'Toy Story' Turns 20: How It Changed Animated Films Forever

PHOTO: Disney Pixar shows characters Woody, left, and Buzz Lightyear, from the animated film "Toy Story." PlayDisney Pixar/AP Photo
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When "Toy Story" premiered 20 years ago today, everybody involved knew it was something special. However, nobody could have predicted just how successful the film would become, including the two teams behind it: Pixar (then owned by Apple) and Disney.

"I don't think either side thought "Toy Story" would turn out as well as it has. The technology is brilliant, the casting is inspired, and I think the story will touch a nerve," former Disney CEO Michael Eisner told Fortune magazine in 1995. "Believe me, when we first agreed to work together, we never thought their first movie would be our 1995 holiday feature, or that they could go public on the strength of it," the former Disney leader added. While Apple founder Steve Jobs said, “we believe it’s the biggest advance in animation since Walt Disney started it all with the release of ‘Snow White’ 50 years ago.”

Nine years after "Toy Story" hit theaters, Disney, the parent company of ABC News, acquired Pixar, and went on to create many other computer-animated feature films like it. Other movie studios soon followed suit.

Aside from being the first-ever computer-animated feature film and spawning a franchise, here's how else "Toy Story" changed the film industry.

1. It altered the way animated films were created: In addition to looking entirely different from its animated predecessors, Forbes reported in 1995 that "Toy Story" was the first movie in which it was possible to store digital characters, sets and scenes in computers so that animators wouldn't have to re-draw each cell. "They can be reproduced and adapted economically and infinitely, in film and video sequels and spinoff products like toys, TV shows, and CD-ROM games," the magazine reported. "Pixar's techniques so dramatically reduce the amount of manual labor required to make high-quality cartoons that they may well change the economics of animation."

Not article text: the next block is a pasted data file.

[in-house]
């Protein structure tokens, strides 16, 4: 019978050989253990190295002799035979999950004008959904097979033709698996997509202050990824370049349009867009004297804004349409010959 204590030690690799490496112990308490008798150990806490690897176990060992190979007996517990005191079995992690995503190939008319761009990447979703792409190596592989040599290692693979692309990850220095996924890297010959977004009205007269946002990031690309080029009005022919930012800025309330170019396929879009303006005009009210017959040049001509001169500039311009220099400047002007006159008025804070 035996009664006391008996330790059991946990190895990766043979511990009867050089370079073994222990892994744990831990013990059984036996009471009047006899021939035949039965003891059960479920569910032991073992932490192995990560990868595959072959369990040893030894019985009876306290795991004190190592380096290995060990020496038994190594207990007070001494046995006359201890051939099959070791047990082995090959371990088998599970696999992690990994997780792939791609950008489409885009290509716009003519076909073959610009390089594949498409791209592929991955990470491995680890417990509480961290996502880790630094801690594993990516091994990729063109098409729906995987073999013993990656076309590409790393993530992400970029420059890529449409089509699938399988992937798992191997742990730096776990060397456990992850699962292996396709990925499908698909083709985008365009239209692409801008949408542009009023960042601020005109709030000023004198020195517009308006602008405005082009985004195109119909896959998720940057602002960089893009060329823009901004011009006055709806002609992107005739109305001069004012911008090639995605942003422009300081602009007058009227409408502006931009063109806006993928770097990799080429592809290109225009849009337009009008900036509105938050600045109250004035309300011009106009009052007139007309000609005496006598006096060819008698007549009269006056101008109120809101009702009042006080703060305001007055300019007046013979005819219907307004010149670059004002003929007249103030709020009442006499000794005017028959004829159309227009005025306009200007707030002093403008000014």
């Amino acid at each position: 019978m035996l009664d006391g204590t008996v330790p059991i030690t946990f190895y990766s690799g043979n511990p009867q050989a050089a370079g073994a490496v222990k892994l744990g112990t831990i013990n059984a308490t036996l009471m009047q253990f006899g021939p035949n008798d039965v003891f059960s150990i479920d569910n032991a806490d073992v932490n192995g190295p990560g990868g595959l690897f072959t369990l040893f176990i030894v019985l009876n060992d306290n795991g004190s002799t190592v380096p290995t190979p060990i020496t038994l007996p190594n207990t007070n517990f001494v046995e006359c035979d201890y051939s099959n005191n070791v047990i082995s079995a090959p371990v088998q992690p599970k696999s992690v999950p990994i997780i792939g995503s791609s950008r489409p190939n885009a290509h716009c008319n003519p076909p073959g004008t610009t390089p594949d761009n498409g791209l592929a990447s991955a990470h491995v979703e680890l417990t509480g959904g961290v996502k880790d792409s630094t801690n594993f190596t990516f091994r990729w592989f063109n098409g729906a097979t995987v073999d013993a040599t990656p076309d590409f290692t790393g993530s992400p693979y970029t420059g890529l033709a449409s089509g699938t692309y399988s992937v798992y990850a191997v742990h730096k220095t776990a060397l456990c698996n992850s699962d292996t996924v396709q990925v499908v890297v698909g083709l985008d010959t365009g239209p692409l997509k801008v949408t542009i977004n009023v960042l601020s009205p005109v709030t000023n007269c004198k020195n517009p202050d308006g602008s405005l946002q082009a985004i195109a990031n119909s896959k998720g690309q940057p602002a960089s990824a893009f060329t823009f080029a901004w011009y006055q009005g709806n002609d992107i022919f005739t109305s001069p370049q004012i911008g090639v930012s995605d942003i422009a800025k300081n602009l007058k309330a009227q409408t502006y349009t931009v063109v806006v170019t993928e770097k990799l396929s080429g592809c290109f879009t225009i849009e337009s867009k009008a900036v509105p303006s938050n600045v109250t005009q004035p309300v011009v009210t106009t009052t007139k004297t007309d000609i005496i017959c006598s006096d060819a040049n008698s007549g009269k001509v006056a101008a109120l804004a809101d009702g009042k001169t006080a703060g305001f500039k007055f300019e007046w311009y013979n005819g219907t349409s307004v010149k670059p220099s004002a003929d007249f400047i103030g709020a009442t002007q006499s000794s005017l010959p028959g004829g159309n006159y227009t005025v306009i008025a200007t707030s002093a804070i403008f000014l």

2. "Toy Story" led to some of the most lucrative films of all time: "Toy Story" earned $361,958,736 worldwide and became the highest-grossing film of 1995. Assured that computer-animated films could be successful, studios began churning them out. Currently, two computer-animated films are among the top ten highest-grossing films ever: "Frozen" and "Minions."

3. It helped pave the way for animated films at the Oscars: "Toy Story"'s co-writer and director John Lasseter received a Special Achievement Oscar at the 1996 Academy Awards for "the development and inspired application of techniques that have made possible the first feature-length computer-animated film," according to a Los Angeles Times article from that time. The movie, which earned three Oscar nominations that year, also became the first animated movie to receive a nod for Best Original Screenplay. However, it wasn't the last: "Finding Nemo," "The Incredibles," "Ratatouille," "WALL-E," and "Up" were also recognized for their screenplays, and "Up" and "Toy Story 3" were nominated for Best Picture. (The first Disney movie to ever garner a Best Picture nomination, however, was "Beauty and the Beast" in 1992.) There was a category for Best Animated Feature added in 2001.

4. Big-name stars began voicing animated characters more frequently: Though celebrities voiced animated characters before 1995, after Tom Hanks and Tim Allen signed on to "Toy Story," A-listers began lining up to participate in computer-animated films, including Mike Myers, Ellen DeGeneres, and Mindy Kaling.

5. It lent credence to the idea that animated movies didn't have to be musicals: Unlike many of the animated movies that came before it, "Toy Story" was not a musical. Joss Whedon, one of the screenwriters behind the film, said in his biography that "it would have been a really bad musical because it's a buddy movie." Plus, the movie didn't have what Whedon called "an 'I want' number" that was so prominent in other animated films because it wouldn't have made sense for the story. "Woody can't do an 'I want' number... he's cynical and selfish, he doesn't know himself," he continued. "Buddy movies are about sublimating, punching an arm, 'I hate you.' It's not an open emotion."

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